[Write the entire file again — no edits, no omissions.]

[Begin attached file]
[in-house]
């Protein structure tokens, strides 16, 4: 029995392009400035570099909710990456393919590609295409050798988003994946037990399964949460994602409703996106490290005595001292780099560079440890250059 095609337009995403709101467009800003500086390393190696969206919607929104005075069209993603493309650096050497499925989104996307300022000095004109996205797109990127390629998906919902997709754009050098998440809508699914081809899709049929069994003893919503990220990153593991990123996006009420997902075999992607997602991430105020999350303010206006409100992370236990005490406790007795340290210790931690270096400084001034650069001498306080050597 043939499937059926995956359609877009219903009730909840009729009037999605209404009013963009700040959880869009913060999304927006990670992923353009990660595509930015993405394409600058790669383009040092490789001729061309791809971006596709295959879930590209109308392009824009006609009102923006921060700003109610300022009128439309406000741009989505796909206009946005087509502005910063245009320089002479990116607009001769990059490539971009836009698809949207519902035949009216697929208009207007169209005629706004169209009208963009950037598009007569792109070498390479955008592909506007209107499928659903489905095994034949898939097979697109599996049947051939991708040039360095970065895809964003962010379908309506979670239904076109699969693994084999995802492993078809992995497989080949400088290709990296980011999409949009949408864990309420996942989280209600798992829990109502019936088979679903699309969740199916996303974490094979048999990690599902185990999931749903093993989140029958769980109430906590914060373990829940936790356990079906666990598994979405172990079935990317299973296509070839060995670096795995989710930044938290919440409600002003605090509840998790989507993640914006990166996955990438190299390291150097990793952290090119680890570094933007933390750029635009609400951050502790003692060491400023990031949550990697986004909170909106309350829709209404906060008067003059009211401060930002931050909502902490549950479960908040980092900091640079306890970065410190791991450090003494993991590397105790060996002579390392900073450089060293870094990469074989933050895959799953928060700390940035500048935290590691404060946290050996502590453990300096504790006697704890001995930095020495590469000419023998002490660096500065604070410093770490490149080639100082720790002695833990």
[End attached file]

[in-house]
């Protein structure tokens, strides 16, 4: 029995392009400035570099909710990456393919590609295409050798988003994946037990399964949460994602409703996106490290005595001292780099560079440890250059 095609337009995403709101467009800003500086390393190696969206919607929104005075069209993603493309650096050497499925989104996307300022000095004109996205797109990127390629998906919902997709754009050098998440809508699914081809899709049929069994003893919503990220990153593991990123996006009420997902075999992607997602991430105020999350303010206006409100992370236990005490406790007795340290210790931690270096400084001034650069001498306080050597 043939499937059926995956359609877009219903009730909840009729009037999605209404009013963009700040959880869009913060999304927006990670992923353009990660595509930015993405394409600058790669383009040092490789001729061309791809971006596709295959879930590209109308392009824009006609009102923006921060700003109610300022009128439309406000741009989505796909206009946005087509502005910063245009320089002479990116607009001769990059490539971009836009698809949207519902035949009216697929208009207007169209005629706004169209009208963009950037598009007569792109070498390479955008592909506007209107499928659903489905095994034949898939097979697109599996049947051939991708040039360095970065895809964003962010379908309506979670239904076109699969693994084999995802492993078809992995497989080949400088290709990296980011999409949009949408864990309420996942989280209600798992829990109502019936088979679903699309969740199916996303974490094979048999990690599902185990999931749903093993989140029958769980109430906590914060373990829940936790356990079906666990598994979405172990079935990317299973296509070839060995670096795995989710930044938290919440409600002003605090509840998790989507993640914006990166996955990438190299390291150097990793952290090119680890570094933007933390750029635009609400951050502790003692060491400023990031949550990697986004909170909106309350829709209404906060008067003059009211401060930002931050909502902490549950479960908040980092900091640079306890970065410190791991450090003494993991590397105790060996002579390392900073450089060293870094990469074989933050895959799953928060700390940035500048935290590691404060946290050996502590453990300096504790006697704890001995930095020495590469000419023998002490660096500065604070410093770490490149080639100082720790002695833990």